Questions regarding whether students were surprised by the difference between their predictions and actual area measurements. (Note: generally, students with little experience with area will predict an area measure that is close to the sum of the side lengths. Most will be very surprised that the areas are all at least 200 in2.)

Teacher summarizes with a working definition of area: the number of square units needed to fill up a space.

**Launch**

The artists’ plan. Have students set the personal criteria for their projects (each pair will be unique, but must be pre-determined).

Pre-determine which color will have the greatest area

Pre-determine which color will have the smallest area

Pick an exact area for one by selecting a number between 10 and 100

Extra Design Challenge: Some line segments that don’t go from edge to edge on the paper.

Pairs will return to their canvases to plan out their design. In light pencil, draw line segments on graph paper lines (e.g., no partial squares or diagonal lines). They will first design their layout and color arrangements. (Checking to ensure they’ve fulfilled their 3 design goals). Then they will compute the area for each rectangle in their art. They will then find the combined area for each color, and then the total area for their project.

**Maker & Math**

Pairs work to design their projects using their personal criteria in light pencil, noting the colors for each rectangle (Y, W, R, Blu, BLa might be used as initials).

Pairs then compute the area for each rectangle (by counting, skip counting, repeated addition, and/or multiplication). They are encouraged to find shortcuts and use repeated reasoning from previous rectangles to solve new ones. (e.g., that one was 5 tall and 3 wide. It was fifteen. This is 4 wide, so it will be 5 more. 15+5=20.) Students are encouraged to scout computation strategies from classmates. Teacher should circulate and take note of strategies students are using. NOTE: Time for this part of the task will vary tremendously depending on students’ previous experience with basic multiplication using an area or array model. Adjust according to the needs of your students for this section.

Once they find the area for each rectangle, then they will find the combined area for each color. (Check marks to make sure each rectangle is counted once and only once may be useful. Teachers could ask how they are keeping track as they circulate, though shouldn’t offer suggestions.) They should make revisions as needed in order to fulfill their 3 personal criteria.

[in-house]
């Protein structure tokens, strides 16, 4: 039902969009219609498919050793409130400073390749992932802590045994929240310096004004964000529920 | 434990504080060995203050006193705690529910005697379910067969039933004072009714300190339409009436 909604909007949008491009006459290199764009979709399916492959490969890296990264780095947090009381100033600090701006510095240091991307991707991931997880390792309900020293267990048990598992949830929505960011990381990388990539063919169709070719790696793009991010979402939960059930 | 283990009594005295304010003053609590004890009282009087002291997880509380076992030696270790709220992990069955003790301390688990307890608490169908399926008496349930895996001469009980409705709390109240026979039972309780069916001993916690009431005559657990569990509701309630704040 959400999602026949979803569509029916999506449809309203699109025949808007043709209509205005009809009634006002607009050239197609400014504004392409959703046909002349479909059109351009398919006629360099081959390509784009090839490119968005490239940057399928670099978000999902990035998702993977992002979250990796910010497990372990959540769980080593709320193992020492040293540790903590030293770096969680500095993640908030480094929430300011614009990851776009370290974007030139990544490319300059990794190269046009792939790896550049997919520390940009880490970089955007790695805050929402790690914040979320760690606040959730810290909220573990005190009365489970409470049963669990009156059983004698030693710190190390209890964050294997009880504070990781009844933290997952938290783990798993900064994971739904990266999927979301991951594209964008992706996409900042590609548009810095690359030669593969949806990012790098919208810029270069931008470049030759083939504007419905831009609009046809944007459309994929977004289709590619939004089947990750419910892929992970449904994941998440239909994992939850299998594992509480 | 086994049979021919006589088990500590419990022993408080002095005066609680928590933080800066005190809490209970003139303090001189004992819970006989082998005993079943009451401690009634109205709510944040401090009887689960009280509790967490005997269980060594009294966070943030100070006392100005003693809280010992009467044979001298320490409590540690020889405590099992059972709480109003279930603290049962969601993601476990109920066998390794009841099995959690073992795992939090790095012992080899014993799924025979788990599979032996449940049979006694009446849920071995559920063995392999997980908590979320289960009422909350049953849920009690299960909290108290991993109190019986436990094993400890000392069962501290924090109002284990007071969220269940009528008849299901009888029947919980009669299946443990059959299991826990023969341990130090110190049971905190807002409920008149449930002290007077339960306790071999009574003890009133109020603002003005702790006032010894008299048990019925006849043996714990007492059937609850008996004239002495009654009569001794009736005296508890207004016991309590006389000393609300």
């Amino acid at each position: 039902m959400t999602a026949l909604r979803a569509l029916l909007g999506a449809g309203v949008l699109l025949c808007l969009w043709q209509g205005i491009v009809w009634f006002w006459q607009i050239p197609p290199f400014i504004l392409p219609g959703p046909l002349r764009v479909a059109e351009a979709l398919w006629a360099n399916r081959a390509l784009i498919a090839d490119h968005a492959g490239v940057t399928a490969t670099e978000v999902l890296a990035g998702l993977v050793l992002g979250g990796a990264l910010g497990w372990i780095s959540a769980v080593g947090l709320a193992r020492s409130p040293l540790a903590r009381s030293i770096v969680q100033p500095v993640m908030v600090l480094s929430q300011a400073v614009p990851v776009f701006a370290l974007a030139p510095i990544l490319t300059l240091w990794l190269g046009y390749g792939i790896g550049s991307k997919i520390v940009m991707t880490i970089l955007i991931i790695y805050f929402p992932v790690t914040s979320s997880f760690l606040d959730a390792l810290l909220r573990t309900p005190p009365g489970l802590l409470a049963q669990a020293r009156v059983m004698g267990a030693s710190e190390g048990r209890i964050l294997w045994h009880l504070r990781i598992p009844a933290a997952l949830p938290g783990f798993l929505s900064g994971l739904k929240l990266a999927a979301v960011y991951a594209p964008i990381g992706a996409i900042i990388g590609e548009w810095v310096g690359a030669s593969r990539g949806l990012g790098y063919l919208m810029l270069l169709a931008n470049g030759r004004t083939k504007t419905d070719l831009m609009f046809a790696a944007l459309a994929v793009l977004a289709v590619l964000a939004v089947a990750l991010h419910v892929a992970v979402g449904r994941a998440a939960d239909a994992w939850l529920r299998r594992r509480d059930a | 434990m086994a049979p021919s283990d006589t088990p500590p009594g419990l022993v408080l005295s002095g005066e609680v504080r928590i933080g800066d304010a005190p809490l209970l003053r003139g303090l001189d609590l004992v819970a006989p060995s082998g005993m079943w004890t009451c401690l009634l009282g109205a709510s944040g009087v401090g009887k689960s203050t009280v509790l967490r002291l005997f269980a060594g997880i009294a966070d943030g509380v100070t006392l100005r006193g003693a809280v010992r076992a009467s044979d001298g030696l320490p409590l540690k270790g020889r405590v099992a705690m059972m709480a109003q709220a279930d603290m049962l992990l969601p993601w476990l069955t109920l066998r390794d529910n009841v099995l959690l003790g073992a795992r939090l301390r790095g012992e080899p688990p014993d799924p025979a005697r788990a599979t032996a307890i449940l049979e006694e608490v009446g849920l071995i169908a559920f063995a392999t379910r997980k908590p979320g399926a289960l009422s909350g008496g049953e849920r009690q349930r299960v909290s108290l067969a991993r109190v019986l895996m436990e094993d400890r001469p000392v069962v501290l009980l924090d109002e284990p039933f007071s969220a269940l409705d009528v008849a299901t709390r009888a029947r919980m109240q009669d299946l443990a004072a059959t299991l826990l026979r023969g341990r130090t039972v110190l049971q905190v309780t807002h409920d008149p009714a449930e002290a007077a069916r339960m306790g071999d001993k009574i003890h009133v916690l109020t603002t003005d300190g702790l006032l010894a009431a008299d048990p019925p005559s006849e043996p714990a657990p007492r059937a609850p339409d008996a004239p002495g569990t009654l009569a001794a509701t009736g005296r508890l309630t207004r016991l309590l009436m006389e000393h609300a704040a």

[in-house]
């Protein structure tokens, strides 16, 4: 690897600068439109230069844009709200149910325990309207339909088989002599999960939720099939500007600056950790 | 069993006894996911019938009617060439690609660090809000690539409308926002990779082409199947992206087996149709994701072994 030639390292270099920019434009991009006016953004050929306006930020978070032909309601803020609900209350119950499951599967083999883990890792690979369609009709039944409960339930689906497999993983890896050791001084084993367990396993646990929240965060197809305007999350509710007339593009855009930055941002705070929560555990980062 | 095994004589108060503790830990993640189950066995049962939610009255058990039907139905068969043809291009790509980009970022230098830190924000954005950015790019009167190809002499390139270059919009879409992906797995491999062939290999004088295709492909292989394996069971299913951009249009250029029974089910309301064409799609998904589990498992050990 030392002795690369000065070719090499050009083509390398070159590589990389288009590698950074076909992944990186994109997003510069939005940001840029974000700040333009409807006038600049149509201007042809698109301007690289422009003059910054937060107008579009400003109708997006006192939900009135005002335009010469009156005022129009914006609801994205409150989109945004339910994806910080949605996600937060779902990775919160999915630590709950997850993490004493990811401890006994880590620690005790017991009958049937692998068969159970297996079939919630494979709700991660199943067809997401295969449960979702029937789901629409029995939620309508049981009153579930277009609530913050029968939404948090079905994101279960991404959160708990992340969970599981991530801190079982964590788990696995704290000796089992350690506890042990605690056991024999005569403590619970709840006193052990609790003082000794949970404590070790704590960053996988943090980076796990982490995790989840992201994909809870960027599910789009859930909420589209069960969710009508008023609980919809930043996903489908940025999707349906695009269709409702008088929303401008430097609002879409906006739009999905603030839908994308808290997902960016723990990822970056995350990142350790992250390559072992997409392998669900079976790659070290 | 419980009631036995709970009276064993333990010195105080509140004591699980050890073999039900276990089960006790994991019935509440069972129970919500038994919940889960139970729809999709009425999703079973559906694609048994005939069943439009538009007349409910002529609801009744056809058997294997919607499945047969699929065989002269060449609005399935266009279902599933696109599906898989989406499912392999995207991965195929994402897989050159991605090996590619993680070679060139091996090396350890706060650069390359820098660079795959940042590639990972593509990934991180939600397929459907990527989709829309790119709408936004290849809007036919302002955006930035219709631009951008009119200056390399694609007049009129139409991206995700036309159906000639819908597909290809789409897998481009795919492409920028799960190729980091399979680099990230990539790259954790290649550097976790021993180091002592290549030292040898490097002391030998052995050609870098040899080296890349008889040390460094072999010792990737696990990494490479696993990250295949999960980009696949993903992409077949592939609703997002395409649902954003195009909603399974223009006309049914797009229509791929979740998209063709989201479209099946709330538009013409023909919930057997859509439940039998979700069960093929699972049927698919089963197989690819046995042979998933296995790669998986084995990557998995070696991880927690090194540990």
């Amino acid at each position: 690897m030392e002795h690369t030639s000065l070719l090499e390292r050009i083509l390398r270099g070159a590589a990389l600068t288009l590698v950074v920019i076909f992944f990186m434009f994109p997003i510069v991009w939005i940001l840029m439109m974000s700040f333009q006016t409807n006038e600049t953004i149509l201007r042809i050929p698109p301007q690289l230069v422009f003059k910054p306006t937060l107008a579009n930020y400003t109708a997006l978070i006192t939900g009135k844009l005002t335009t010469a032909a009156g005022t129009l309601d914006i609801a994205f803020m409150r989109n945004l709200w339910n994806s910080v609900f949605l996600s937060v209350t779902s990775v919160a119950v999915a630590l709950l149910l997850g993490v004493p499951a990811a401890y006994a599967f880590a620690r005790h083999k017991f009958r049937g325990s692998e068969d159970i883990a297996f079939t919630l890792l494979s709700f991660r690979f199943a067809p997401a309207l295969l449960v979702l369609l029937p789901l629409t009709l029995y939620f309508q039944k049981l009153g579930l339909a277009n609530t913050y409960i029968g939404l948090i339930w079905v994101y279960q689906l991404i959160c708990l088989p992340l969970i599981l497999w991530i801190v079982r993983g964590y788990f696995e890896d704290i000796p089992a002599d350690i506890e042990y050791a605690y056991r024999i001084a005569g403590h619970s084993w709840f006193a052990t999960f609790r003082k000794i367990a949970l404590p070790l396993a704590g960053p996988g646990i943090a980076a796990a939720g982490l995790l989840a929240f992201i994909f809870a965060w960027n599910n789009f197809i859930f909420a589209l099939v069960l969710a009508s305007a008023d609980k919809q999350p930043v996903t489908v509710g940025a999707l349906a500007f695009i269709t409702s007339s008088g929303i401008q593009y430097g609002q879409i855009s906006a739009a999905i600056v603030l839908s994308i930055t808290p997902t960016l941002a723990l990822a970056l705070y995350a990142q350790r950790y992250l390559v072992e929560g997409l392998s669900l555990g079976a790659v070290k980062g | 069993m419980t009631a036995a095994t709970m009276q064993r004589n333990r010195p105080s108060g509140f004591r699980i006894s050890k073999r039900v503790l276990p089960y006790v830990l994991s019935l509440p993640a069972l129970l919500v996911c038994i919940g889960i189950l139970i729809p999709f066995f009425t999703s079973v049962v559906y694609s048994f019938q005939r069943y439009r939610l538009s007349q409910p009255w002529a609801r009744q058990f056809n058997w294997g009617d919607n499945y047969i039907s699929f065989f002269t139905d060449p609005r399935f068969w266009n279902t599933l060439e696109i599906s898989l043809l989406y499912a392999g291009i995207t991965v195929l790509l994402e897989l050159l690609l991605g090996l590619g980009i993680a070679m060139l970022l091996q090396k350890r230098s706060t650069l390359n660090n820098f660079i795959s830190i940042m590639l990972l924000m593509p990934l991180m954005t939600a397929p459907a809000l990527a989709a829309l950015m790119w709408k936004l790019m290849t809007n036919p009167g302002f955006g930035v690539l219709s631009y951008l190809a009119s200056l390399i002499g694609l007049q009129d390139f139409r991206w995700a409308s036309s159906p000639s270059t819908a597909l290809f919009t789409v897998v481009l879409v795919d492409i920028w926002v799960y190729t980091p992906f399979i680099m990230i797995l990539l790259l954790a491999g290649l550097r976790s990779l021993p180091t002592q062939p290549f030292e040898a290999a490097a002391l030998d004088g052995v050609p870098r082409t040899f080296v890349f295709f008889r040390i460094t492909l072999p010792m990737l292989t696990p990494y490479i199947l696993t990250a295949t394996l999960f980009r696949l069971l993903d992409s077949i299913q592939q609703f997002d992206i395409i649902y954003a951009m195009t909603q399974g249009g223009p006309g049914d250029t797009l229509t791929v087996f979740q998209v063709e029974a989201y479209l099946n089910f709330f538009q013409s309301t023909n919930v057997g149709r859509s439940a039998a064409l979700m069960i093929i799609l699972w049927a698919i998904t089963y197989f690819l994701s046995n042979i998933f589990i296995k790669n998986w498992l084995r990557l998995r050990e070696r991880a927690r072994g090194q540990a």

Once they have their 3 criteria satisfied and they have totals for each color, they should find the sum total for all colors and compare that to their canvas’ area. (They should be equal.)

Teacher should note addition strategies while students work.

**Synthesis**

Once all students have computed the area for each rectangle, and have satisfied their 3 personal criteria, you can hold the synthesis discussion, even if not all pairs have finished all final areas.

Big Ideas for discussion:

Strategies for finding areas, visualizing rows and columns, recognizing dimensions, naming rectangles by dimensions (e.g., a 3”x5” rectangle).

Connections between skip counting, repeated addition, and multiplication,

utility of knowing multiplication facts (note: this is about efficiency, problems can effectively be solved without memorizing facts, but it takes longer or more steps and there may be greater chance of error)

Intuitive uses of Commutative, Associative, and Distributive property

Area measurements are squares or square units. They’re different from linear measurements, though we can use the linear measurements to help us determine area.

Area measurements can be added

Area is conserved. (If you have a big space and cut it up into a bunch of smaller regions, the total is still the same.)

### Materials for this Lesson:

Check materials table on previous page.

**Timeline:**

Optional Warmup:

- 5 minutes Exploring rectangles on graph paper

Task 1: 20 minutes

- Launch: 5 minutes
- Maker & Math -- Plan your canvas: 10 minutes
- Synthesis: 5 minutes

Task 2: 40 minutes

- Launch: 5 minutes
- Maker & Math -- Sketch & Compute: 25-45 minutes
- Synthesis: 10 minutes